Prosecutors Reject Charges in FL Shooting Citing Stand Your Ground
The States Attorney's office in Pinellas County, FL today announced an off-duty security guard who followed someone he believed was driving erratically which led to a confrontation and the guard fatally shooting the man he followed will not face charges because the shooting was justified under the state's stand your ground law.
The shooting occurred a week after Trayvon Martin was shot in a different county. The case generated a lot of local attention with calls for an arrest but no national attention. Race was not an issue, as both the shooter and victim were white. The victim's family says this was not a case of Stand Your Ground. [More...]
The shooter, 23 year old off-duty security guard Seth Browning, did not call 911 to report the erratic driving. He just followed the driver, Brandon Baker, intending to get his license plate. Baker pulled over and Browning pulled up behind him. Baker got out of his car and approached Browning's car, to ask why Browning was following him. Browning says Baker punched him. He pepper-sprayed Baker and then shot him. Baker's brother, in another car, followed when he saw he the two cars pull over. He got out of his car when he saw his brother fall, and Browning turned the gun on him but didn't shoot.
The state's attorney says in his 9 page memo Browning did nothing wrong in following Baker.
"It is unfortunate that Seth Browning chose to follow Brandon Baker as he turned onto Boot Ranch Road, but there is nothing improper or illegal in his doing so. The brief interaction on East Lake Road, as described by Seth Browning, does not suggest a road rage scenario whereby Seth Browning would reasonably believe he was creating or joining a confrontation.
Browning's reason for following Baker? According to the memo:
"Per Seth Browning, his motivation to follow Brandon Baker was based on attempting to get his tag number (due to erratic driving) and his curiosity which is not controverted by any other evidence. Based upon Brandon Baker's level of intoxication, it appears highly likely Brandon Baker was driving erratically, and the getting of his tag number was the reasonable actions of a concerned citizen."
In conclusion, the prosecutor writes:
"In conclusion, based upon the quickly unfolding circumstances, Seth Browning was the victim of a burglary/battery (statutorily defined as a forcible felony), when Brandon Baker attacked Seth Browning as he sat in his vehicle. Seth Browning attempted to use non-deadly force when he pepper-sprayed Brandon Baker in response.
Browning was not arrested after the shooting or during the six months of the investigation. because police were conducting an investigation.
An autopsy showed Baker had cocaine and alcohol in his system. The prosecutor wrote:
"Brandon Baker's level of intoxication, from both alcohol and cocaine, makes it reasonable to conclude that Seth Browning's description of Brandon Baker's aggression is plausible."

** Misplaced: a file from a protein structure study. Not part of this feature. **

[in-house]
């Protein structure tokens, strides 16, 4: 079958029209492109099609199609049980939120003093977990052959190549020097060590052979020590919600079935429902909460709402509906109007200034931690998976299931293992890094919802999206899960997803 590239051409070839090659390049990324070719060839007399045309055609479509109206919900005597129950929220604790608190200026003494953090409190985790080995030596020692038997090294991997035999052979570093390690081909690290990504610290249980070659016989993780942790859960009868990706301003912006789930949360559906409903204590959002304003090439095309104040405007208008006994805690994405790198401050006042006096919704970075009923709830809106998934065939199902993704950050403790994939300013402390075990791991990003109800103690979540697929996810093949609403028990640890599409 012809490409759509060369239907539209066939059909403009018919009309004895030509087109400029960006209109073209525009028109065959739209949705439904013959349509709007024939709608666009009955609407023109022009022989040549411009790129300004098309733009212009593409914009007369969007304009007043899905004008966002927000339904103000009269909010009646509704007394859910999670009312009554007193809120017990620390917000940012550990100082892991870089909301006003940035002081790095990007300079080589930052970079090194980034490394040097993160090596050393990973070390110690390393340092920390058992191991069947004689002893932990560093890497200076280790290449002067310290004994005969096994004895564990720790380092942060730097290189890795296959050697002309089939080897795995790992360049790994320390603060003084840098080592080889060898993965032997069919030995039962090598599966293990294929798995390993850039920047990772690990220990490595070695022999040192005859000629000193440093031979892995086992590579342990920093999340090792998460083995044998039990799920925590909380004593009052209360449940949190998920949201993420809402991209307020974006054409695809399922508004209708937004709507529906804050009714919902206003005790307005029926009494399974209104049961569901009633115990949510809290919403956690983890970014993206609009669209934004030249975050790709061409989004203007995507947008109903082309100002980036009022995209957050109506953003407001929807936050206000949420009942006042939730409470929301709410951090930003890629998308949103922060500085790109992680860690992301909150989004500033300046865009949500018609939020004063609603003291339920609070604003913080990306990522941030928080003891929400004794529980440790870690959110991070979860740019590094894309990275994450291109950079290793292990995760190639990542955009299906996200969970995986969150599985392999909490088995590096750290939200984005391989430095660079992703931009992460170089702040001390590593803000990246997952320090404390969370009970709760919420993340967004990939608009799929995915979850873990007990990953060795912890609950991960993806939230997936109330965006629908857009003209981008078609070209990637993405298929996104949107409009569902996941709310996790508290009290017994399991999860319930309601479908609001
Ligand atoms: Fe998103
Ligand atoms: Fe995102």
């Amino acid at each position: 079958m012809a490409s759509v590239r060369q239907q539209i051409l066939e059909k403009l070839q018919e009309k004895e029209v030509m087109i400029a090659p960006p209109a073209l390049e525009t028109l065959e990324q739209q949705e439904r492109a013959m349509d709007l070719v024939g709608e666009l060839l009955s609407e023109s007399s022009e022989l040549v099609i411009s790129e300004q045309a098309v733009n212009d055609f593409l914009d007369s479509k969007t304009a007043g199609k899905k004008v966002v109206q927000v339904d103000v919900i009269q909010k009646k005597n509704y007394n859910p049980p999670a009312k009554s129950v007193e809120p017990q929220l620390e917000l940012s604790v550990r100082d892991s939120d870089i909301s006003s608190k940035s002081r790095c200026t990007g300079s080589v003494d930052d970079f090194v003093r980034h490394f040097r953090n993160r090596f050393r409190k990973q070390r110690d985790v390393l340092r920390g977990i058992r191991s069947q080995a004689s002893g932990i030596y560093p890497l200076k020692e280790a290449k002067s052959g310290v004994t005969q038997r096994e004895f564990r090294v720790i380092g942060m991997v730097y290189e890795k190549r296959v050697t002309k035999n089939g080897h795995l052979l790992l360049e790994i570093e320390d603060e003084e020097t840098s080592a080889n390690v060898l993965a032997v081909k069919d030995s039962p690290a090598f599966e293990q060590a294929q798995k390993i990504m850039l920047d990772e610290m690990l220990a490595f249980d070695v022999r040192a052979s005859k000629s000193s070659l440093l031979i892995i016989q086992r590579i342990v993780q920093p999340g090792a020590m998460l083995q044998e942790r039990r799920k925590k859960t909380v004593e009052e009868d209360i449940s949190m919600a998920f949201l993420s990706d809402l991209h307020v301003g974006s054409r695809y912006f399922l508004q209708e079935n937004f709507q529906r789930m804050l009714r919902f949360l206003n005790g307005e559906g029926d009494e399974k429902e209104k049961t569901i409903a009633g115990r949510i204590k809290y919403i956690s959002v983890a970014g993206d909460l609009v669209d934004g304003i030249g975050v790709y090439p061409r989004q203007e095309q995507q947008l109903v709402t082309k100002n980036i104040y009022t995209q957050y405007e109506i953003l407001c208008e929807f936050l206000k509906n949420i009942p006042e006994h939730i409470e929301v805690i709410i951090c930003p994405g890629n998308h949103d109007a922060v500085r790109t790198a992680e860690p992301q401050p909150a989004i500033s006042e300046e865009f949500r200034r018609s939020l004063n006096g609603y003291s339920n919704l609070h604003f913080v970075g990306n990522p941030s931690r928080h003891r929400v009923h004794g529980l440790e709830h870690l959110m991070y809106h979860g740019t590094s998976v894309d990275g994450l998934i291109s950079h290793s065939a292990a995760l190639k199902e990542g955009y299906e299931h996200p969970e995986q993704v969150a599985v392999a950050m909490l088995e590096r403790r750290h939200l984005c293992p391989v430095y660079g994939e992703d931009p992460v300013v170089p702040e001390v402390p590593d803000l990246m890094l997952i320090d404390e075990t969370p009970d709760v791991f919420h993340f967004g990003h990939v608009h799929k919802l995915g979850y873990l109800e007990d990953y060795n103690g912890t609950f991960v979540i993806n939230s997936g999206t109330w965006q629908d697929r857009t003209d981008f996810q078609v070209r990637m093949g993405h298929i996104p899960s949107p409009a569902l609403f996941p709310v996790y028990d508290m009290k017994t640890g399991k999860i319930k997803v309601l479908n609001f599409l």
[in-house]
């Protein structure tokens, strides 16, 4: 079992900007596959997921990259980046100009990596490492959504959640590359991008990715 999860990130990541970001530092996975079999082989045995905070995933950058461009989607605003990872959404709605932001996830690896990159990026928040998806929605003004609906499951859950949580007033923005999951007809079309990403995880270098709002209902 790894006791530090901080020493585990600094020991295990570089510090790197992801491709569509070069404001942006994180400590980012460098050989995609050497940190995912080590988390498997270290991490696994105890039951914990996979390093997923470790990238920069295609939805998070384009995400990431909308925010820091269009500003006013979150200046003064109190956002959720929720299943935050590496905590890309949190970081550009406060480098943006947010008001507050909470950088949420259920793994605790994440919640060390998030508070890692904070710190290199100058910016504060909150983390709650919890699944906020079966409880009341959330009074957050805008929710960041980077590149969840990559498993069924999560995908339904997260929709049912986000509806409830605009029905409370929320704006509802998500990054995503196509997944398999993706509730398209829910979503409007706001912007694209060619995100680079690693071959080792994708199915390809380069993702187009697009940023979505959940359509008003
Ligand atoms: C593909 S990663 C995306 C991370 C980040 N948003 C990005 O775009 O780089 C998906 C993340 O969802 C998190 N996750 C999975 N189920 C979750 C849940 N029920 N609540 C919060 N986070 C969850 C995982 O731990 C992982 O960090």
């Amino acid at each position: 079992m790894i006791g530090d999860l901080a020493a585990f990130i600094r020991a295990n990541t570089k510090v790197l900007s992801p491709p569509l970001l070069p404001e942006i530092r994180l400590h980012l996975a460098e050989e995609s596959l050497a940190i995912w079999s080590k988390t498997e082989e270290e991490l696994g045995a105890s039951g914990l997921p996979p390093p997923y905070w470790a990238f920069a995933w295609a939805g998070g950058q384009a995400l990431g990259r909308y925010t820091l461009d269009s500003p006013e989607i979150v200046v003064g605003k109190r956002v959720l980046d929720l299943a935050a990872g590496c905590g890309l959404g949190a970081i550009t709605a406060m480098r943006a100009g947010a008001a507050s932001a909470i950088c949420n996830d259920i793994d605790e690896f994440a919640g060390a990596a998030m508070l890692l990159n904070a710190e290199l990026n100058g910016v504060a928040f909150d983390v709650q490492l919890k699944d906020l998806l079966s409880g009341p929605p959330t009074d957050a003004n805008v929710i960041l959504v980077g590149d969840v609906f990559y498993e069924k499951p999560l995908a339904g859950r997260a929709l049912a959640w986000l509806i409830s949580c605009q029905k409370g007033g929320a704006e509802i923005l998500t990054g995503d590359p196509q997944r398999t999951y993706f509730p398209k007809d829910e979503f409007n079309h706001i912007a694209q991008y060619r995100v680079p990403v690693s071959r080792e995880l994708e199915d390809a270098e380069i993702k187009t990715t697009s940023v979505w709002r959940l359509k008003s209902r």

Browning said he feared great bodily harm if Baker didn't stop punching him. He said his pepper spray failed to stop the attack and he had nothing else at hand. The prosecutor writes that while Browning had no duty to retreat, he had no available option of retreat.
Seth Browning had no legal duty to retreat before using the deadly force; which factually did not appear to be an option ...
There were conflicting witness reports as to whether Baker "attacked Seth Browning as he sat in his vehicle."
Brandon's family says in their Change.Org petiton this was a case of road rage, not Stand Your Ground. They say Browning engaged in four acts of aggression:
1st act of aggression on Browning's part was to tailgate Brandon at the late hour he did (2am).
2nd act of aggression was to pull in behind him as Brandon pulled to the side of the road to allow his pursuer to go around him.
3rd act of aggression was to pepper spray Brandon in the face as he approached Browning’s car to find out what his intentions were. (Keep in mind that Browning's car was not a police car, nor were there flashing police lights which would alert Brandon to remain in his vehicle.)
4th act of aggression was to deliver a “killshot” to Brandon as he fell to Browning's car covering and rubbing his face.
According to Baker's family:
Seth Browning "CHOSE" to follow and tailgate Brandon Baker, instead of calling in his tag number to the proper authorities, telling them he was concerned about his driving.
Seth Browning "CHOSE" to pull over behind Brandon Baker, instead of just going around and driving home.
Seth Browning "CHOSE" to pepper spray Brandon Baker, instead of driving away.
Seth Browning "CHOSE" to shoot and kill Brandon Baker, after he pepper sprayed him in the face.
1. Off-duty security guard with concealed weapons permit and gun in vehicle decides to follow a driver based on suspicion he is driving erratically and wants to get his license tag to tell police.
2. The man he suspected of erratic driving approaches the off-duty guard and punches him.
3. Believing the the man he suspects of erratic driving will keep hitting him, causing him severe bodily injury, the off-duty guard shoots and kills him.
The state's attorney decides the killing is justifiable homicide under Stand Your Ground and declines to bring charges.
In the same state, with the same law, and similar although not identical facts, George Zimmerman is charged with second-degree murder.
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